Even if your home or entity is not located in a high-risk zone, the purchase of flood insurance should be considered. No property has zero risk of flooding. Indeed, 25% of all flood insurance claims are made in low-to-moderate flood risk areas.

After the Storm

If loss is sustained by those who have not purchased stand-alone flood insurance, all is not lost. Often flooding is accompanied by other causes of loss that may be covered under more commonly purchased property insurance policies that otherwise exclude flood losses. All available insurance should be examined for potential coverage.

For example, much of the damage caused by Ida in the Northeast was by reason of wind as opposed to flood. Wind damage is typically covered under standard form property insurance policies, including homeowners policies.

By way of further example, after Hurricane Katrina, many businesses argued that flooding was not the cause of their losses. Rather, those businesses contended that their losses were caused by the failure of a negligently constructed levy system. While that argument was ultimately rejected in 2007 by the U.S. Court of Appeals for the Fifth Circuit in In re: Katrina Canal Breaches Litigation after extensive proceedings, it reveals how some creative thinking may uncover coverage where none was perceived initially.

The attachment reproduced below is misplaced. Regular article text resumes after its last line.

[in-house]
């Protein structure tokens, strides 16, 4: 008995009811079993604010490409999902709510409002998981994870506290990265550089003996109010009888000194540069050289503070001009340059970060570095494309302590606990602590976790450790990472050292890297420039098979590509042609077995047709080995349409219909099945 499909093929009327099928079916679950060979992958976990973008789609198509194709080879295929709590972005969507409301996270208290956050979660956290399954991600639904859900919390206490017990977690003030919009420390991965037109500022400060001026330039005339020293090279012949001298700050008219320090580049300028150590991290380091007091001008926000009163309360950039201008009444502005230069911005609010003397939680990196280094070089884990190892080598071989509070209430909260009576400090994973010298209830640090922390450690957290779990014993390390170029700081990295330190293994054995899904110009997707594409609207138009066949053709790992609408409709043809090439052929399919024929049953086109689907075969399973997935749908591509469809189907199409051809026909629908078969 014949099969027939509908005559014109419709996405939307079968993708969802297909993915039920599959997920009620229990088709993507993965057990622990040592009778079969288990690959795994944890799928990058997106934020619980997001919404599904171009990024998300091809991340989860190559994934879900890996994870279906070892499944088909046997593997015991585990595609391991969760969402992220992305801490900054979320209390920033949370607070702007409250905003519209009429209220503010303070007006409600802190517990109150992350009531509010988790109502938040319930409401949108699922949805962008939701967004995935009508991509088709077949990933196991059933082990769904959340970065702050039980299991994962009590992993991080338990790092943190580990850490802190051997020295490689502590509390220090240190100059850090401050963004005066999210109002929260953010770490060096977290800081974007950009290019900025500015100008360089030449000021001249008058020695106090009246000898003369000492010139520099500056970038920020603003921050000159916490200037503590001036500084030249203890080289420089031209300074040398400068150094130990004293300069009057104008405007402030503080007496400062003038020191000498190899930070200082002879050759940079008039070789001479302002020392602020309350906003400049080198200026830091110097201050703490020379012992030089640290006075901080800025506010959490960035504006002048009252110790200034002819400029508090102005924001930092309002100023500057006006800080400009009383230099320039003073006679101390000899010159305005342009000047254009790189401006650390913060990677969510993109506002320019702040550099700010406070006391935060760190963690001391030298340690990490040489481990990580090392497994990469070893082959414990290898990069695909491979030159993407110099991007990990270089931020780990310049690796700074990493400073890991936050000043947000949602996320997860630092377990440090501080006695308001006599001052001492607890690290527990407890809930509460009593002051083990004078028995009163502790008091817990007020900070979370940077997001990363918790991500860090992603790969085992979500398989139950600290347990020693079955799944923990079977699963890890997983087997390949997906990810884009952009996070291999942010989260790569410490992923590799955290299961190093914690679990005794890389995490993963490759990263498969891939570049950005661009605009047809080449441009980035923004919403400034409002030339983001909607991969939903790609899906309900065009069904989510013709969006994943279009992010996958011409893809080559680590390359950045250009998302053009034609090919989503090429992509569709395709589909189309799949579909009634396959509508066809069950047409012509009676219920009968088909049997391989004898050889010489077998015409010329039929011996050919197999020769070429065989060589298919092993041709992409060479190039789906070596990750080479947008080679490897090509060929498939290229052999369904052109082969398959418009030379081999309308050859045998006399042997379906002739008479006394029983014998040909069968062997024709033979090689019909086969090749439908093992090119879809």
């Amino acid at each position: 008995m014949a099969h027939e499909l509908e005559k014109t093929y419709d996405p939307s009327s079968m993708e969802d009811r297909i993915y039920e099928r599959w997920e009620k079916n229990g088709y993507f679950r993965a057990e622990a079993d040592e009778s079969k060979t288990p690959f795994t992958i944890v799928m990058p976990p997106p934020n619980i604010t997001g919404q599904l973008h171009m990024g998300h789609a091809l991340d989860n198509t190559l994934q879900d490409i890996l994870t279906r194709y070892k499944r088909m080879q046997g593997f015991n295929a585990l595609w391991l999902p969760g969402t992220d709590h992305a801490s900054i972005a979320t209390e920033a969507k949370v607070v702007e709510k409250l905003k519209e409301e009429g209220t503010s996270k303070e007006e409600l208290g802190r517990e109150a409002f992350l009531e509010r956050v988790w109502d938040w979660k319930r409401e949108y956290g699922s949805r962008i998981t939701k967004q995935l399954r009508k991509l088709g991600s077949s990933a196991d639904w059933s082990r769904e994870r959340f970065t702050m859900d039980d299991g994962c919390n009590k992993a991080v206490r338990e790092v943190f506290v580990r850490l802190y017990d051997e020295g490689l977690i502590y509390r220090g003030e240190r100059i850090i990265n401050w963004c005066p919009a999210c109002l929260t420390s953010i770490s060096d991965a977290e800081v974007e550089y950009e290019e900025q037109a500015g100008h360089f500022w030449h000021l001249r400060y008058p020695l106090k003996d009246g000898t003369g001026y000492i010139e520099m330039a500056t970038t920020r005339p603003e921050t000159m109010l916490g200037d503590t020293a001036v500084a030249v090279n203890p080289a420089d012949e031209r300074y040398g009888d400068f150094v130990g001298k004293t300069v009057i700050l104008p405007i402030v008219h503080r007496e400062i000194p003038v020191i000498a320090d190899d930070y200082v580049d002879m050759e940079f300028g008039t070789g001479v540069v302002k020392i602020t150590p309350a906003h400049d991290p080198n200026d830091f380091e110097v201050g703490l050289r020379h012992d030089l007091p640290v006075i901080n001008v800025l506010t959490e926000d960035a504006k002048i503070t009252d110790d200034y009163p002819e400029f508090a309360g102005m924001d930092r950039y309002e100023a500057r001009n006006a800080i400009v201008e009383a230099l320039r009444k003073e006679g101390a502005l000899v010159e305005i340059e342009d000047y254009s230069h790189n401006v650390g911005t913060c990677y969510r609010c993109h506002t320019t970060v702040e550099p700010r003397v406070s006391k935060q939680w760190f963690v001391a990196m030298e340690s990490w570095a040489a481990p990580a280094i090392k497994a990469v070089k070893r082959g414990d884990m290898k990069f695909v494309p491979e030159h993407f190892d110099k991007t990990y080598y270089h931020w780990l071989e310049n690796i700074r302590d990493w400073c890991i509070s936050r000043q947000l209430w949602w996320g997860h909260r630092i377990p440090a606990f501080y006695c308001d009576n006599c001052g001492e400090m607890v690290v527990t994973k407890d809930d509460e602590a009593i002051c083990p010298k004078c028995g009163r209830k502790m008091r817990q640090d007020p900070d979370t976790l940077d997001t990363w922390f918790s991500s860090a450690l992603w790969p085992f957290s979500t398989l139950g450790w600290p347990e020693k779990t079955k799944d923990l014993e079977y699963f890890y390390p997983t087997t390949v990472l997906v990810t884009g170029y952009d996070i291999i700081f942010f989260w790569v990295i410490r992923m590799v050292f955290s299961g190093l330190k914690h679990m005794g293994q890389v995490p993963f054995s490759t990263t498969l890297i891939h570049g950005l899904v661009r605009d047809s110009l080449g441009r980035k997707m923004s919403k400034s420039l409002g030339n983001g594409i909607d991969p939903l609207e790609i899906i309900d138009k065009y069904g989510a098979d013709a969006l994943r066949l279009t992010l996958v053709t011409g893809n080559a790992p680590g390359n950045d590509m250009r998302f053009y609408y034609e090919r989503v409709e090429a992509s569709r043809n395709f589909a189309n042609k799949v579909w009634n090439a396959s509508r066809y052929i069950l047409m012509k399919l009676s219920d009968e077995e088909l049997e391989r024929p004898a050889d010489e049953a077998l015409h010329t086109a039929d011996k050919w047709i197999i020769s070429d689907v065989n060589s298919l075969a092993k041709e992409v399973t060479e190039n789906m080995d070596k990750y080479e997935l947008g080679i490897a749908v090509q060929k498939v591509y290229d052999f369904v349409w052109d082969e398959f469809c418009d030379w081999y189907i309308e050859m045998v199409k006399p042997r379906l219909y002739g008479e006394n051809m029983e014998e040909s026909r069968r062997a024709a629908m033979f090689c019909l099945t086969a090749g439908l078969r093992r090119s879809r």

When multiple causes of loss are at issue, however, anti-concurrent causation, or ACC, clauses are often implicated. ACC clauses typically provide that when a loss is caused by a combination of covered and excluded causes, the resulting loss will not be covered.

A typical ACC clause states: “We will not pay for loss or damage caused directly or indirectly by any of the following. Such loss or damage is excluded regardless of any other cause or event that contributes concurrently or in any sequence to the loss.”